Free/Libre Open Source Software

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From wikipedia :

Free and open-source software (FOSS) is computer software that can be classified as both free software and open-source software. That is, anyone is freely licensed to use, copy, study, and change the software in any way, and the source code is openly shared so that people are encouraged to voluntarily improve the design of the software. This is in contrast to proprietary software, where the software is under restrictive copyright and the source code is usually hidden from the users.

In 2001, the European Commission (EC) first used the phrase FLOSS (Free/Libre and Open-Source Software) in a study they funded prepared under the leadership of Rishab Ghosh.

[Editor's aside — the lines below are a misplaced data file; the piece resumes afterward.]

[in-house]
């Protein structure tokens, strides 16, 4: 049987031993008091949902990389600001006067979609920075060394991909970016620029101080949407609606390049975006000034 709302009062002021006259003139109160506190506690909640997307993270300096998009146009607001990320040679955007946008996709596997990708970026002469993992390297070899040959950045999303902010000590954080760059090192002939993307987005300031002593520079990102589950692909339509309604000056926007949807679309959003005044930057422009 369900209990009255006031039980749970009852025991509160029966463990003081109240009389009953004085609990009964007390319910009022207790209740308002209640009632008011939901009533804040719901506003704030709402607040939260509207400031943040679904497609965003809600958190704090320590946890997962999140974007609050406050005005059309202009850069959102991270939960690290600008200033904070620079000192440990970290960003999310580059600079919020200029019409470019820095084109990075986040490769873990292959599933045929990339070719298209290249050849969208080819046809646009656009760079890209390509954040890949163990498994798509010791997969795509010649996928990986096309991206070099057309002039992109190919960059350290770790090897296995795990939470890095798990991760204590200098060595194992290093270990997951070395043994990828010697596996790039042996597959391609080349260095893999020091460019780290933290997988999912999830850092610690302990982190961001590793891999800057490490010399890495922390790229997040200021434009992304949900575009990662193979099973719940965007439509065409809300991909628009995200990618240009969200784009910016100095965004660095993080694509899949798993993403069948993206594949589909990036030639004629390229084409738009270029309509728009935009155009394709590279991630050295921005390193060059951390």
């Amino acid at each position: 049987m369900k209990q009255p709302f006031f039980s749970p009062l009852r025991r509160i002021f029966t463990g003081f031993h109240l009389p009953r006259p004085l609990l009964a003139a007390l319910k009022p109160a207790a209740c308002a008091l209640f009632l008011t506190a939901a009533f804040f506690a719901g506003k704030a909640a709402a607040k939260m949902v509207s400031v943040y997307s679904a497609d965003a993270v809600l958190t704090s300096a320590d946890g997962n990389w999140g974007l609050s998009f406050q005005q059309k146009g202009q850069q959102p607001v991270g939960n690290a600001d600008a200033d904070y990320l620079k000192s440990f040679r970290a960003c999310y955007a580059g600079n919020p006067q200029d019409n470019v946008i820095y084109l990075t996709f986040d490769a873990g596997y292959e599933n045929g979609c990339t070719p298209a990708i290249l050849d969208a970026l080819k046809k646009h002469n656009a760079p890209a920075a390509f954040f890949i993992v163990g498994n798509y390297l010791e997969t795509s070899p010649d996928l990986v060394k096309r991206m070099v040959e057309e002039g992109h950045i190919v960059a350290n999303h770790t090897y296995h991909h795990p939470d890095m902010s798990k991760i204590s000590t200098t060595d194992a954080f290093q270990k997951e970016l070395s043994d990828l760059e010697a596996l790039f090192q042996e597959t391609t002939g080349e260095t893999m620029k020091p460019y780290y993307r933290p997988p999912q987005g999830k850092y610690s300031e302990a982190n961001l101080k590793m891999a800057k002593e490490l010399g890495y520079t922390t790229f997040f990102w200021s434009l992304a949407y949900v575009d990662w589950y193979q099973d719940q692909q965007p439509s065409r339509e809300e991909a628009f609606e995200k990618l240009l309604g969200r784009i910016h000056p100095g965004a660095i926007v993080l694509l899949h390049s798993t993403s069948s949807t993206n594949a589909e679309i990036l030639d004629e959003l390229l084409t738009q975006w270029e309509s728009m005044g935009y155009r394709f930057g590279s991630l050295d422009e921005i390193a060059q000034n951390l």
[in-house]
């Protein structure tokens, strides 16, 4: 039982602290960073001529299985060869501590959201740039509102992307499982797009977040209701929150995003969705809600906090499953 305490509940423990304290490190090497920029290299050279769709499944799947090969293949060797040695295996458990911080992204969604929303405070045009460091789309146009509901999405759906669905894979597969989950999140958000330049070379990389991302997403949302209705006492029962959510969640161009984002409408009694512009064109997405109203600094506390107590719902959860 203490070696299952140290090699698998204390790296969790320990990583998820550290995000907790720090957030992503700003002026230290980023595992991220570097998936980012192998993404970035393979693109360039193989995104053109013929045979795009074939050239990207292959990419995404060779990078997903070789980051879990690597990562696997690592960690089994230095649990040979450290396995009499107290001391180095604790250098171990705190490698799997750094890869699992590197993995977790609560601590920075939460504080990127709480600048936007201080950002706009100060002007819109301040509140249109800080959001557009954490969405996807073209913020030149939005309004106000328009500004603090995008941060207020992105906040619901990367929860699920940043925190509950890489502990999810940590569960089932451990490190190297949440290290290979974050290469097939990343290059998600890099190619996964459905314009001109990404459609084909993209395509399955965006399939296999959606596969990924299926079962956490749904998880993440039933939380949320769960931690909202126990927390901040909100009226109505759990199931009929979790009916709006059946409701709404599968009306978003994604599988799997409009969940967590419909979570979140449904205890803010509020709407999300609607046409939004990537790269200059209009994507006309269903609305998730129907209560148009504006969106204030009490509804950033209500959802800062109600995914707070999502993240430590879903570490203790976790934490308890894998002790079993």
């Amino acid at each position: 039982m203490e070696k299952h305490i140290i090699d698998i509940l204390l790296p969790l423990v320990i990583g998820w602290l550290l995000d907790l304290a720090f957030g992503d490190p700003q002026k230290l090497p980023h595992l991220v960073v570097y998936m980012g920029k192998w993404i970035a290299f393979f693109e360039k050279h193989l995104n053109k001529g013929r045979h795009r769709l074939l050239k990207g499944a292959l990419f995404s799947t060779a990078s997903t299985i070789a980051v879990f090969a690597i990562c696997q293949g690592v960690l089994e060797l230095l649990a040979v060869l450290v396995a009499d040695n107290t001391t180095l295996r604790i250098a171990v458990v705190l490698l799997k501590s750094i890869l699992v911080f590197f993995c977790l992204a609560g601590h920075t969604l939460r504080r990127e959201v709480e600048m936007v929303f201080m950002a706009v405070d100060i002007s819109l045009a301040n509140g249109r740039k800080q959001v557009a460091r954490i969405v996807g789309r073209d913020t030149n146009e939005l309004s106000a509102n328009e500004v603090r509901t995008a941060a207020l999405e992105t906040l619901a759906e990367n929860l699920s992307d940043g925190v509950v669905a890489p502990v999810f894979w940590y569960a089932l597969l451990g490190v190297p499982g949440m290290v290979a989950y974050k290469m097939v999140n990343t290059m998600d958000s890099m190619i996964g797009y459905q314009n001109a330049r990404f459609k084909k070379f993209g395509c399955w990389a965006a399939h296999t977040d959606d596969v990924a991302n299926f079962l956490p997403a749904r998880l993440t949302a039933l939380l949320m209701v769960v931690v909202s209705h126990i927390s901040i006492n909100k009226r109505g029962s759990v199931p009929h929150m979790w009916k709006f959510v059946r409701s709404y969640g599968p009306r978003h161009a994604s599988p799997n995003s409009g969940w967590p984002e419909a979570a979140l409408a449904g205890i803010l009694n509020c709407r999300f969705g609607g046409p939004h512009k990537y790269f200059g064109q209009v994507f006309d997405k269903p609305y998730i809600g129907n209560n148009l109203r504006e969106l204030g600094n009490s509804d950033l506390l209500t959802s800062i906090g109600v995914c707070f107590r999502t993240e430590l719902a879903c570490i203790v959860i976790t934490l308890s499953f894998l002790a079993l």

Unlike libre software, which aimed to solve the ambiguity problem, FLOSS aimed to avoid taking sides in the debate over whether it was better to say "free software" or to say "open-source software".

Proponents of the term point out that parts of the FLOSS acronym can be translated into other languages, with for example the F representing free (English) or frei (German), and the L representing libre (Spanish or French), livre (Portuguese), or libero (Italian), liber (Romanian) and so on. However, this term is not often used in official, non-English, documents, since the words in these languages for free as in freedom do not have the ambiguity problem of free in English.

By the end of 2004, the FLOSS acronym had been used in official English documents issued by South Africa, Spain, and Brazil.